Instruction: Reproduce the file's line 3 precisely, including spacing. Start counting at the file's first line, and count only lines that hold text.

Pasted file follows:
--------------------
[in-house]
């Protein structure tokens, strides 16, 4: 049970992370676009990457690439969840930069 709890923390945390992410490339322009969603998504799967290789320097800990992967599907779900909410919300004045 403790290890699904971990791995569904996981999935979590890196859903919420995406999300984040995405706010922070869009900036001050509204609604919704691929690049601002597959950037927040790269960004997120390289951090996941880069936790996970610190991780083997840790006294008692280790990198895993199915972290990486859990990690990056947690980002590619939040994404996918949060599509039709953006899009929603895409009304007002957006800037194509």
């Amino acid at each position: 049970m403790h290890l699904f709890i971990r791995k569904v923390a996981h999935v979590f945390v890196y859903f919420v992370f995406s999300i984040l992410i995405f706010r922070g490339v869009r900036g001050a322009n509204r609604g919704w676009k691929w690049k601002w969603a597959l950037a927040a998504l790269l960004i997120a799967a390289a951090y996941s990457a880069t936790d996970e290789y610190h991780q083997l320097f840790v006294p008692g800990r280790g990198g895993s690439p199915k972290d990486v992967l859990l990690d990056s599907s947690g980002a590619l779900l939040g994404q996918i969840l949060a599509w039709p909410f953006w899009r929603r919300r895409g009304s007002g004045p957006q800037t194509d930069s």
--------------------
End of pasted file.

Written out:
């Amino acid at each position: 049970m403790h290890l699904f709890i971990r791995k569904v923390a996981h999935v979590f945390v890196y859903f919420v992370f995406s999300i984040l992410i995405f706010r922070g490339v869009r900036g001050a322009n509204r609604g919704w676009k691929w690049k601002w969603a597959l950037a927040a998504l790269l960004i997120a799967a390289a951090y996941s990457a880069t936790d996970e290789y610190h991780q083997l320097f840790v006294p008692g800990r280790g990198g895993s690439p199915k972290d990486v992967l859990l990690d990056s599907s947690g980002a590619l779900l939040g994404q996918i969840l949060a599509w039709p909410f953006w899009r929603r919300r895409g009304s007002g004045p957006q800037t194509d930069s």